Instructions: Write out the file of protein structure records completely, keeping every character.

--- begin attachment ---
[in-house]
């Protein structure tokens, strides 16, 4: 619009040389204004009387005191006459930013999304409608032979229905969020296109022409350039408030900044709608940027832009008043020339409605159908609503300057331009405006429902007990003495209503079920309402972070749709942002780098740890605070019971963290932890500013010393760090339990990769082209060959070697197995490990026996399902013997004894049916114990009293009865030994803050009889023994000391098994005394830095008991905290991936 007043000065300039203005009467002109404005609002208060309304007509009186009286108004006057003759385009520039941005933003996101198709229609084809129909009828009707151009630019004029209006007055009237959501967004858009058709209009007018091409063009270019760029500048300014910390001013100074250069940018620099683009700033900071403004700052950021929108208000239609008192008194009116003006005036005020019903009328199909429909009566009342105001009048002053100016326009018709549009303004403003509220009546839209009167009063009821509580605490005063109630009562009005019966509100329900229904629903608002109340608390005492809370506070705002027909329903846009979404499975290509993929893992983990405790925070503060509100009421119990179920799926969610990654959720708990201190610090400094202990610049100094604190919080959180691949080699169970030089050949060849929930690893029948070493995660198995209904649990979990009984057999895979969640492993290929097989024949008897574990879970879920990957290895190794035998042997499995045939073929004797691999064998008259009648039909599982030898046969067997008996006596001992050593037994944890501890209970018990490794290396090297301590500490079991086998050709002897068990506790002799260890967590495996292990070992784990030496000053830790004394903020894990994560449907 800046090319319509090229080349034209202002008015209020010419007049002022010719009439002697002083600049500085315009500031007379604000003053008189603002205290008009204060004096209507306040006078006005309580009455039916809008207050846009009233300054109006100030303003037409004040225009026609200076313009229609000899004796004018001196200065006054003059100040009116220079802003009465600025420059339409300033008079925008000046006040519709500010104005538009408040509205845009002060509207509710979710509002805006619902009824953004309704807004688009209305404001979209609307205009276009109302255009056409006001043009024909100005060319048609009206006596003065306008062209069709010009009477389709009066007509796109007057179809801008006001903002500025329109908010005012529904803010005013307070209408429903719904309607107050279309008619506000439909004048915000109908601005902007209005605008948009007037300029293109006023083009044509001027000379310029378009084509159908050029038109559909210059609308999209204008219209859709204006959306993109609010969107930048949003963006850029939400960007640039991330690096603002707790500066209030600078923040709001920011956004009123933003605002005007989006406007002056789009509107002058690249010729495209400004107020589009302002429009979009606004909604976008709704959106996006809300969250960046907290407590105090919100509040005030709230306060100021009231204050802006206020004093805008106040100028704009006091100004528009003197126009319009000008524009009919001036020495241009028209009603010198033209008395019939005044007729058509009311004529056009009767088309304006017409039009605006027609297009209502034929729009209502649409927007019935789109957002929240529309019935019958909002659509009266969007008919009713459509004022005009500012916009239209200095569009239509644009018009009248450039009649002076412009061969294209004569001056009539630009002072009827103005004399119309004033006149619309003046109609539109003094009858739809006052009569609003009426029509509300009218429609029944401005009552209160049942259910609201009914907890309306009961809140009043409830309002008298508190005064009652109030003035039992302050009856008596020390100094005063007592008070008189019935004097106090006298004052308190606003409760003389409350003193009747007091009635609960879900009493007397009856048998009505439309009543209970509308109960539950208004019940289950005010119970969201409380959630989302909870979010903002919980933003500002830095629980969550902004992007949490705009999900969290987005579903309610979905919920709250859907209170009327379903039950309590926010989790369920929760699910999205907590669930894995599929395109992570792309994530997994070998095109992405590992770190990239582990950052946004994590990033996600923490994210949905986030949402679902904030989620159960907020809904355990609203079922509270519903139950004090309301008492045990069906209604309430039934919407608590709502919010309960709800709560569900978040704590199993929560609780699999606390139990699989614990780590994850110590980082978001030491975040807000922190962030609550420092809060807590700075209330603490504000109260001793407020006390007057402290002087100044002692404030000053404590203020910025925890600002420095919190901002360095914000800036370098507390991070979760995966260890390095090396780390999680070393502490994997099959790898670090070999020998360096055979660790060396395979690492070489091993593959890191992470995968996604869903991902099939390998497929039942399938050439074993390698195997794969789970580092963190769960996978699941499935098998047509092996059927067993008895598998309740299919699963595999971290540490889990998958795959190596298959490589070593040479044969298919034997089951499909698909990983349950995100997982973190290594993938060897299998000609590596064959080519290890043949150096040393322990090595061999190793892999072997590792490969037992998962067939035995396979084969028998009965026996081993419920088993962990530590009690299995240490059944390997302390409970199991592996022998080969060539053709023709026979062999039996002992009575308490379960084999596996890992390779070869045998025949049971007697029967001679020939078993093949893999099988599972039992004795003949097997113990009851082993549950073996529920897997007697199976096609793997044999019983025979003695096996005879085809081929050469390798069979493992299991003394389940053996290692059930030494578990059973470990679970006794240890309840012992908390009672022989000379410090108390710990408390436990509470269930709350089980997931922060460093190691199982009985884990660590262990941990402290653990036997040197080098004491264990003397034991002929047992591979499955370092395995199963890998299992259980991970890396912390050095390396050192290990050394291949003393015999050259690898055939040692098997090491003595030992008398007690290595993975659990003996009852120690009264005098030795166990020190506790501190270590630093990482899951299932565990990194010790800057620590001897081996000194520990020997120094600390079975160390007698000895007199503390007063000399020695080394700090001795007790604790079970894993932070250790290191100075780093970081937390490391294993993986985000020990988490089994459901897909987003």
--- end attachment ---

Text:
[in-house]
């Protein structure tokens, strides 16, 4: 619009040389204004009387005191006459930013999304409608032979229905969020296109022409350039408030900044709608940027832009008043020339409605159908609503300057331009405006429902007990003495209503079920309402972070749709942002780098740890605070019971963290932890500013010393760090339990990769082209060959070697197995490990026996399902013997004894049916114990009293009865030994803050009889023994000391098994005394830095008991905290991936 007043000065300039203005009467002109404005609002208060309304007509009186009286108004006057003759385009520039941005933003996101198709229609084809129909009828009707151009630019004029209006007055009237959501967004858009058709209009007018091409063009270019760029500048300014910390001013100074250069940018620099683009700033900071403004700052950021929108208000239609008192008194009116003006005036005020019903009328199909429909009566009342105001009048002053100016326009018709549009303004403003509220009546839209009167009063009821509580605490005063109630009562009005019966509100329900229904629903608002109340608390005492809370506070705002027909329903846009979404499975290509993929893992983990405790925070503060509100009421119990179920799926969610990654959720708990201190610090400094202990610049100094604190919080959180691949080699169970030089050949060849929930690893029948070493995660198995209904649990979990009984057999895979969640492993290929097989024949008897574990879970879920990957290895190794035998042997499995045939073929004797691999064998008259009648039909599982030898046969067997008996006596001992050593037994944890501890209970018990490794290396090297301590500490079991086998050709002897068990506790002799260890967590495996292990070992784990030496000053830790004394903020894990994560449907 800046090319319509090229080349034209202002008015209020010419007049002022010719009439002697002083600049500085315009500031007379604000003053008189603002205290008009204060004096209507306040006078006005309580009455039916809008207050846009009233300054109006100030303003037409004040225009026609200076313009229609000899004796004018001196200065006054003059100040009116220079802003009465600025420059339409300033008079925008000046006040519709500010104005538009408040509205845009002060509207509710979710509002805006619902009824953004309704807004688009209305404001979209609307205009276009109302255009056409006001043009024909100005060319048609009206006596003065306008062209069709010009009477389709009066007509796109007057179809801008006001903002500025329109908010005012529904803010005013307070209408429903719904309607107050279309008619506000439909004048915000109908601005902007209005605008948009007037300029293109006023083009044509001027000379310029378009084509159908050029038109559909210059609308999209204008219209859709204006959306993109609010969107930048949003963006850029939400960007640039991330690096603002707790500066209030600078923040709001920011956004009123933003605002005007989006406007002056789009509107002058690249010729495209400004107020589009302002429009979009606004909604976008709704959106996006809300969250960046907290407590105090919100509040005030709230306060100021009231204050802006206020004093805008106040100028704009006091100004528009003197126009319009000008524009009919001036020495241009028209009603010198033209008395019939005044007729058509009311004529056009009767088309304006017409039009605006027609297009209502034929729009209502649409927007019935789109957002929240529309019935019958909002659509009266969007008919009713459509004022005009500012916009239209200095569009239509644009018009009248450039009649002076412009061969294209004569001056009539630009002072009827103005004399119309004033006149619309003046109609539109003094009858739809006052009569609003009426029509509300009218429609029944401005009552209160049942259910609201009914907890309306009961809140009043409830309002008298508190005064009652109030003035039992302050009856008596020390100094005063007592008070008189019935004097106090006298004052308190606003409760003389409350003193009747007091009635609960879900009493007397009856048998009505439309009543209970509308109960539950208004019940289950005010119970969201409380959630989302909870979010903002919980933003500002830095629980969550902004992007949490705009999900969290987005579903309610979905919920709250859907209170009327379903039950309590926010989790369920929760699910999205907590669930894995599929395109992570792309994530997994070998095109992405590992770190990239582990950052946004994590990033996600923490994210949905986030949402679902904030989620159960907020809904355990609203079922509270519903139950004090309301008492045990069906209604309430039934919407608590709502919010309960709800709560569900978040704590199993929560609780699999606390139990699989614990780590994850110590980082978001030491975040807000922190962030609550420092809060807590700075209330603490504000109260001793407020006390007057402290002087100044002692404030000053404590203020910025925890600002420095919190901002360095914000800036370098507390991070979760995966260890390095090396780390999680070393502490994997099959790898670090070999020998360096055979660790060396395979690492070489091993593959890191992470995968996604869903991902099939390998497929039942399938050439074993390698195997794969789970580092963190769960996978699941499935098998047509092996059927067993008895598998309740299919699963595999971290540490889990998958795959190596298959490589070593040479044969298919034997089951499909698909990983349950995100997982973190290594993938060897299998000609590596064959080519290890043949150096040393322990090595061999190793892999072997590792490969037992998962067939035995396979084969028998009965026996081993419920088993962990530590009690299995240490059944390997302390409970199991592996022998080969060539053709023709026979062999039996002992009575308490379960084999596996890992390779070869045998025949049971007697029967001679020939078993093949893999099988599972039992004795003949097997113990009851082993549950073996529920897997007697199976096609793997044999019983025979003695096996005879085809081929050469390798069979493992299991003394389940053996290692059930030494578990059973470990679970006794240890309840012992908390009672022989000379410090108390710990408390436990509470269930709350089980997931922060460093190691199982009985884990660590262990941990402290653990036997040197080098004491264990003397034991002929047992591979499955370092395995199963890998299992259980991970890396912390050095390396050192290990050394291949003393015999050259690898055939040692098997090491003595030992008398007690290595993975659990003996009852120690009264005098030795166990020190506790501190270590630093990482899951299932565990990194010790800057620590001897081996000194520990020997120094600390079975160390007698000895007199503390007063000399020695080394700090001795007790604790079970894993932070250790290191100075780093970081937390490391294993993986985000020990988490089994459901897909987003």